I find Lourdes disturbing.
Is it just harmless fun or cashing in on the gullibility of desperate people?
It worries me that some people can be so credulous as to think that making a visit to a town in the south of France on Planet Earth, circling an undistinguished star on a remote arm of the Milky Way galaxy, will somehow bring them closer to the creator of the universe.
And it worries me to find myself scoffing at something which is apparently at the core of some people’s lives. Continue reading
The faithful, the curious, the believers and the photographers flock to an extraordinary site 12km outside the town of Siauliai in northern Lithuania, where a small hill is covered with crosses. There are over 100,000 of them. Some say 500,000, some claim it’s closer to a million. I didn’t attempt to count them. This is not a cemetery, but it commemorates the departed. It also commemorates Lithuania’s struggle for political and religious freedom under the Soviet yoke.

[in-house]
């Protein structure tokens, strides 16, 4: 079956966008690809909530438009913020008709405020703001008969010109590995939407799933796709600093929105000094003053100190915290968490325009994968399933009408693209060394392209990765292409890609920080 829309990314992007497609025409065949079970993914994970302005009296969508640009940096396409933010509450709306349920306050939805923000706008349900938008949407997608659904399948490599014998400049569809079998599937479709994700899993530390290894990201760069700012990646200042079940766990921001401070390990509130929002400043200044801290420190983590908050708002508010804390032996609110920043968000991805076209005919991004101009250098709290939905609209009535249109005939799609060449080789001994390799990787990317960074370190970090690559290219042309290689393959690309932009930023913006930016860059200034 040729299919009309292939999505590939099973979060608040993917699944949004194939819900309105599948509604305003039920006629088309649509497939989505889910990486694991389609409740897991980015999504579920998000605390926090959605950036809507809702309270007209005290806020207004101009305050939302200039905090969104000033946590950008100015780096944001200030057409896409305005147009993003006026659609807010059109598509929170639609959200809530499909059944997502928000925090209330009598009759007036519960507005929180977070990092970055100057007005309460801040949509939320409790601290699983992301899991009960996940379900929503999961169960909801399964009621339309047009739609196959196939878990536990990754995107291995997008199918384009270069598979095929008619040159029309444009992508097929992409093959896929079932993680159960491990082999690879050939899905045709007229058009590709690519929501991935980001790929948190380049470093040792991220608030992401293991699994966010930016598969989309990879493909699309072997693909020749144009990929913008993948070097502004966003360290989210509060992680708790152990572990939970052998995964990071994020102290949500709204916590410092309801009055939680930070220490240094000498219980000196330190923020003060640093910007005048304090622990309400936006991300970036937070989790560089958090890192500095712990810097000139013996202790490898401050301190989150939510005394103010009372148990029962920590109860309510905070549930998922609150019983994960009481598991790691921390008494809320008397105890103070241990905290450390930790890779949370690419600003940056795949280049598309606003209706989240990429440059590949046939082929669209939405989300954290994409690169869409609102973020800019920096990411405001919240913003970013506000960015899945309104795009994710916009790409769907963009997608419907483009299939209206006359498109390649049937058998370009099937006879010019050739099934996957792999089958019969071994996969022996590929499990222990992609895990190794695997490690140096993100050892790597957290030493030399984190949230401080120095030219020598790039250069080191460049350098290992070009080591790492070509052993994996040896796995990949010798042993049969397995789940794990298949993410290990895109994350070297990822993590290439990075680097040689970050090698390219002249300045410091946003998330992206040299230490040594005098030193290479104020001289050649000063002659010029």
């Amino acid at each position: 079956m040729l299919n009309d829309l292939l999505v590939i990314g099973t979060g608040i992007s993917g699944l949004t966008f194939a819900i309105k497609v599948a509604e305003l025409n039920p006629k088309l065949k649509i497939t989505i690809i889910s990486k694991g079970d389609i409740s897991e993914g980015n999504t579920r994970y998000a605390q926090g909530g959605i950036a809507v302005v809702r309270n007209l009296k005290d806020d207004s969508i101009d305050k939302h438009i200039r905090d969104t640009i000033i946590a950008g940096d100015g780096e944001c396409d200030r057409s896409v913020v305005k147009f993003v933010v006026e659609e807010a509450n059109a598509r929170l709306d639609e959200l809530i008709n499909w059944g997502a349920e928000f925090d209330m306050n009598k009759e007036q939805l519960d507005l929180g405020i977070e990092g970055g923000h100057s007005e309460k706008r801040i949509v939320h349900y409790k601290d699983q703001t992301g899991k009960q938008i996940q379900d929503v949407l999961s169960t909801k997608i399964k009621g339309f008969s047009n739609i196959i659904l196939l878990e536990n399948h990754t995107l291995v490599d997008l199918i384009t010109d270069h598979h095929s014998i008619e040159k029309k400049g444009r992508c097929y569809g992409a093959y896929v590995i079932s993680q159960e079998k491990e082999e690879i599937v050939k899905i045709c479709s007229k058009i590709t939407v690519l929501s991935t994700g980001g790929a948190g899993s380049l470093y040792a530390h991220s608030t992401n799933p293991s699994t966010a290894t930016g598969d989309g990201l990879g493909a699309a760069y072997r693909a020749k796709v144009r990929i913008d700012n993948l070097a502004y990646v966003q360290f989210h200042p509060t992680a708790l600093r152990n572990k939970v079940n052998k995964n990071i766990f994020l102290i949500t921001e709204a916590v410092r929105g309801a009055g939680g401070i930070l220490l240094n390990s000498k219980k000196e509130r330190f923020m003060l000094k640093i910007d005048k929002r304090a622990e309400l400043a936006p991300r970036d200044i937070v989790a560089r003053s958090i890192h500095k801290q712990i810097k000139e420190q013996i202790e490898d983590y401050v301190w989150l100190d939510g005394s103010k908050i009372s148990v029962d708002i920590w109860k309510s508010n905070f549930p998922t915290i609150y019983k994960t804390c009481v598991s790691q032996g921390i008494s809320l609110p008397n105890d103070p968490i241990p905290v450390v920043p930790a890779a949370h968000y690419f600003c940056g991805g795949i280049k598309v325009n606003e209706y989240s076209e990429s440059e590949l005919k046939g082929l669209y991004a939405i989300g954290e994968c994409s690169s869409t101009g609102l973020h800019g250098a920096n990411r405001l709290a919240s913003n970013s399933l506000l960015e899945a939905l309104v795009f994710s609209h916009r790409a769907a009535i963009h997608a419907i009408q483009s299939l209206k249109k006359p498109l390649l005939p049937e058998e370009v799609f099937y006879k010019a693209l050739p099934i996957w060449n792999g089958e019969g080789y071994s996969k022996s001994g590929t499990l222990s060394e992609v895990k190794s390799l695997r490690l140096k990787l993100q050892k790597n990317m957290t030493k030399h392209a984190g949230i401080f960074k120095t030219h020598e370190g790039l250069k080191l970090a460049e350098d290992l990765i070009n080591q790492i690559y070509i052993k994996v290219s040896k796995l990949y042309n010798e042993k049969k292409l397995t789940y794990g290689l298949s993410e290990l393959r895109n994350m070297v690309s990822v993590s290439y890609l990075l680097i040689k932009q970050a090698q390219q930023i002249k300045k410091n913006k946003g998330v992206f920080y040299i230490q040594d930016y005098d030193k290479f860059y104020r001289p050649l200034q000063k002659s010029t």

The exact origin of the tradition of visitors placing crosses here is disputed, but the first ones seem to have appeared after the November uprising against the Russian Empire in 1831.
Its symbolic importance grew when the Soviets tried to stamp out religious icons, bulldozing the hill in 1963 and 1973. But under cover of darkness, the crosses always reappeared, a peaceful protest against the oppressors.
After Lithuania gained independence, a visit from Pope John Paul II in 1993 confirmed the Hill of Crosses as a place of pilgrimage not only for Lithuania’s Catholics, but also for tourists from around the world. I was impressed to find a Jewish monument between all these Christian symbols.
Anybody can add a cross to the collection, and naturally you can buy one in the gift shop if you forgot to bring your own.
The writer was the guest of Odyssey Travel.
Odyssey Travel runs guided tours of the Baltic States, including a visit to the Hill of Crosses. See odysseytravel.com.au